Sunday, February 4, 2018

MassBudget: Progress on EITC and mental health funding, not higher ed

MassBudget  Information.
 Massachusetts Budget and Policy Center  Democracy.

February 2, 2018

Progress on EITC and mental health funding,
not higher education

The Governor's Fiscal Year (FY) 2019 budget proposal level funds much of state government, includes some targeted initiatives - including an expanded earned income tax credit (EITC) and new services for people struggling with and recovering from mental illness - and proposes small reductions in funding, after accounting for inflation, for higher education and other areas. 

Read more about the Governor's FY 2019 proposal in our newly published Budget Monitor.

The budget proposes an increase in the state EITC from 23 percent to 30 percent of the federal amount. The EITC is a refundable tax credit that increases the incomes of lower-income working families. Research has found that in addition to helping families make ends meet, the EITC can have long-term positive effects on children: improving their performance in school and leading to higher lifetime earnings. The increase to 30 percent of the federal amount would increase the EITC for families by up to $460 a year.

To improve mental health services, the budget proposal allocates $84 million towards creating a new model of service delivery for adults. This model aims to provide more coordinated, standardized, and consistent treatment that would be better aligned with health care systems. It would seek to provide more comprehensive care, particularly for people with co-occurring substance use disorders.

The budget funds the state's colleges and universities at levels that don't keep pace with inflation. Since FY 2001, state funding for higher education has declined substantially, leading to rising tuition and fees for students and higher debt levels for graduates. The proposed funding levels in the Governor's budget won't make up for lost ground and will likely lead to continued tuition and fee increases.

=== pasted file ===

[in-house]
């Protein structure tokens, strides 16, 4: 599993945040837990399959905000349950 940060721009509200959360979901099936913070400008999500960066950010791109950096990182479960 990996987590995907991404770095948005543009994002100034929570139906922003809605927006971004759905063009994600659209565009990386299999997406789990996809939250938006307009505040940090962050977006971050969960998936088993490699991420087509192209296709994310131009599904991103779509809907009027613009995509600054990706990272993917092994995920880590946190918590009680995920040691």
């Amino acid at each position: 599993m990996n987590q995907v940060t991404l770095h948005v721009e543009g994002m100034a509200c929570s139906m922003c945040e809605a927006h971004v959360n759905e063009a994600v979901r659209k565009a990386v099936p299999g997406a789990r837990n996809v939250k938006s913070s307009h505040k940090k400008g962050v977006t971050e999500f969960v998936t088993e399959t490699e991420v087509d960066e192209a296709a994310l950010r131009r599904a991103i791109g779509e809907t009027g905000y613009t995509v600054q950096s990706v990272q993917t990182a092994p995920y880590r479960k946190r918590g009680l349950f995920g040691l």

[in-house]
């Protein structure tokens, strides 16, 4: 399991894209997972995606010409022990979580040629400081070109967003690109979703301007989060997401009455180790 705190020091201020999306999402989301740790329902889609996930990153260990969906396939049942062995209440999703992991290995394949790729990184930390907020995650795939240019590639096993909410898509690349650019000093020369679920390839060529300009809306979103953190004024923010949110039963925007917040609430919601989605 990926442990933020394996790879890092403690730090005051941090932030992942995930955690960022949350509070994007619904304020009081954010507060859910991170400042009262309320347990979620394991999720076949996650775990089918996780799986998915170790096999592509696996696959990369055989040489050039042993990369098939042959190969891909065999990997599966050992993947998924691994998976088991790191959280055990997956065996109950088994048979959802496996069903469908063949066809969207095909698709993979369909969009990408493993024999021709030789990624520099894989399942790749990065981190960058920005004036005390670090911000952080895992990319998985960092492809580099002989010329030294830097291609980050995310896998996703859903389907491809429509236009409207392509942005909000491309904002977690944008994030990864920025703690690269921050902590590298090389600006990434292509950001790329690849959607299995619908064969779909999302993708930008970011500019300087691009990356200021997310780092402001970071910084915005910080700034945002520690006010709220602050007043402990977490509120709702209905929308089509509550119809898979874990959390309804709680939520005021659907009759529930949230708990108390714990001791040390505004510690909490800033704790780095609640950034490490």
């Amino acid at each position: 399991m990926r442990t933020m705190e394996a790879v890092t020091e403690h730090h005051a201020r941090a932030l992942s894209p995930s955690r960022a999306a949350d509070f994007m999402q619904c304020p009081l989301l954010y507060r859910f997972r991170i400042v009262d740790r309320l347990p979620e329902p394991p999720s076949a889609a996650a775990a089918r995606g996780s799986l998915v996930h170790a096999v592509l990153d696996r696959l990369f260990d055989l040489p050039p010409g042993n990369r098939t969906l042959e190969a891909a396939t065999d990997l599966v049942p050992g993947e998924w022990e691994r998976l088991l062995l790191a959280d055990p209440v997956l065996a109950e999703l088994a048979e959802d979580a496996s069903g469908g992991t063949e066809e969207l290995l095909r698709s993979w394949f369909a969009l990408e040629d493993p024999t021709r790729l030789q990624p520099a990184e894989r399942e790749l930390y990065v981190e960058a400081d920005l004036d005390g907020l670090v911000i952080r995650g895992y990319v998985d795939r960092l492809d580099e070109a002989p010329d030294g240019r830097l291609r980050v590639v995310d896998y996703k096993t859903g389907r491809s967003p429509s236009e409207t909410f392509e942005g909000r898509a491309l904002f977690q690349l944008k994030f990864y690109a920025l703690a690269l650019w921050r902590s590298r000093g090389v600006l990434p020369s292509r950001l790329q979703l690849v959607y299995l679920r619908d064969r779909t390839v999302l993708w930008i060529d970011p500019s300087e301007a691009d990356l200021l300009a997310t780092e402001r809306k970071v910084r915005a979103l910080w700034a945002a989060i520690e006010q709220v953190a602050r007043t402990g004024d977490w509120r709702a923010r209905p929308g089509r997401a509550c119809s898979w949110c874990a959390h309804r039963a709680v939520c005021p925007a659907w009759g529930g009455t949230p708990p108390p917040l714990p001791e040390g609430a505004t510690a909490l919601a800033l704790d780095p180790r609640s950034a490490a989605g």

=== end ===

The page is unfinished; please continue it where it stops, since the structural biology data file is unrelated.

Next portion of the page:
Compared to recent budgets, this proposal reduces reliance on temporary revenue sources and temporary savings, but doesn't end those practices. It counts on $260 million from an employer assessment to help fund MassHealth that is scheduled to end after this year (enacted in response to an historic trend of MassHealth paying for the health care costs of increasing numbers of private sector employees). The budget also relies on $65 million from one-time state tax payments by multi-national corporations as a result of the federal tax changes (these payments would otherwise likely have been made in future years).

Read the full Budget Monitor here.
The Massachusetts Budget and Policy Center (MassBudget) produces policy research, analysis, and data-driven recommendations focused on improving the lives of low- and middle-income children and adults, strengthening our state's economy, and enhancing the quality of life in Massachusetts.

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MassBudget: Progress on EITC and mental health funding, not higher ed
MassBudget: Progress on EITC and mental health funding, not higher ed

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